But beyond that the footage that was shot especially for this series is a wonder to behold. Many times the cinematography serves to re-inforce the fundamental connection of the First Australians to country and in such a way that these twice-told tales are given life in ways unseen until now. There have been many documentaries that have tried to capture the Dreaming, but none has done so as effectively as the opening sequences of the first episode.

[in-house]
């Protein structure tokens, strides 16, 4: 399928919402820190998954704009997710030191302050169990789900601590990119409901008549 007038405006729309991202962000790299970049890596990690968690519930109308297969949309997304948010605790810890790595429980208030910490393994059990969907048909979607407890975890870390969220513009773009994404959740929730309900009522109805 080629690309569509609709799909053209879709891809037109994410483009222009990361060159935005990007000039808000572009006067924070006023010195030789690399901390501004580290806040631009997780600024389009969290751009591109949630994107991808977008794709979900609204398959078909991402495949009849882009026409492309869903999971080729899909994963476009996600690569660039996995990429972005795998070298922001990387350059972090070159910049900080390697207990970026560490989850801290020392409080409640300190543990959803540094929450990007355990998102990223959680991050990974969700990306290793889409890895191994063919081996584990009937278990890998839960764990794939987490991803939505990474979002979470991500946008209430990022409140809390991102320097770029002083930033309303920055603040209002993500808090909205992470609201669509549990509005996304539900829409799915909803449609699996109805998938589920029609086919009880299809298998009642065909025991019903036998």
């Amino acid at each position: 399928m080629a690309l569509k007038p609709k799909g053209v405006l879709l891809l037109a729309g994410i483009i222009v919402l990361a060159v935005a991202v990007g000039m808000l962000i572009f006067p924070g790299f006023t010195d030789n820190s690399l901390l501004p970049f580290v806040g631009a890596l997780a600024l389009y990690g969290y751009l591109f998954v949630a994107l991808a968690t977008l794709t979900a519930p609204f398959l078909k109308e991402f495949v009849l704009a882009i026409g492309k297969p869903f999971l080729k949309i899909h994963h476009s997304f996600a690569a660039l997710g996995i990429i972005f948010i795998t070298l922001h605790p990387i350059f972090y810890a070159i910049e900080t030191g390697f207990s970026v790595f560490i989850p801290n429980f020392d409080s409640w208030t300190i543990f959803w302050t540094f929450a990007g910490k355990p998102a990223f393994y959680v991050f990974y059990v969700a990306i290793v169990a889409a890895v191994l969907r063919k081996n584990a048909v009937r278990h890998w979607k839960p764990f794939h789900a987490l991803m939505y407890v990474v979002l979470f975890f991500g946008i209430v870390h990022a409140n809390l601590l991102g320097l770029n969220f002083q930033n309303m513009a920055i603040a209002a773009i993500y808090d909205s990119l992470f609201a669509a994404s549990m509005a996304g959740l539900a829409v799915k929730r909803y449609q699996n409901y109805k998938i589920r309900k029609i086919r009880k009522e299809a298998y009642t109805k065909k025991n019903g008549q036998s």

Quick cuts between footage of Central Desert women dancing and European etchings of ceremony give way to a pre-creation view of the continent represented by the flat wastes of the southwest coast, featureless clouds, and undulating waters. The evocative and original score that gently underlies these initial visuals begins to pulse with drums as the Dreaming ancestors’ stories are quickly glossed, and mountains and forests emerge. The story of Itikiwara’s transgression against the marriage laws is embodied in stunning photographs of Chambers Pillar (below left). Creation in the north is evoked by a painting of the Djangka’wu Sisters that fades in from an aerial view of an Arnhem Land waterfall. By the time the scene shifts to the eastern coasts and the green mountains of New South Wales and we are told how, his work of creation done, “Baiame stepped off a mountain and back into the sky” (below right), the visceral, sensual impact of the Dreaming has been conveyed with a power and economy never before seen on the screen. Like a novel whose entire action is foretold in an exquisitely crafted opening paragraph, First Australians has made its mark and told its story before we barely register that it has begun. The country has spoken.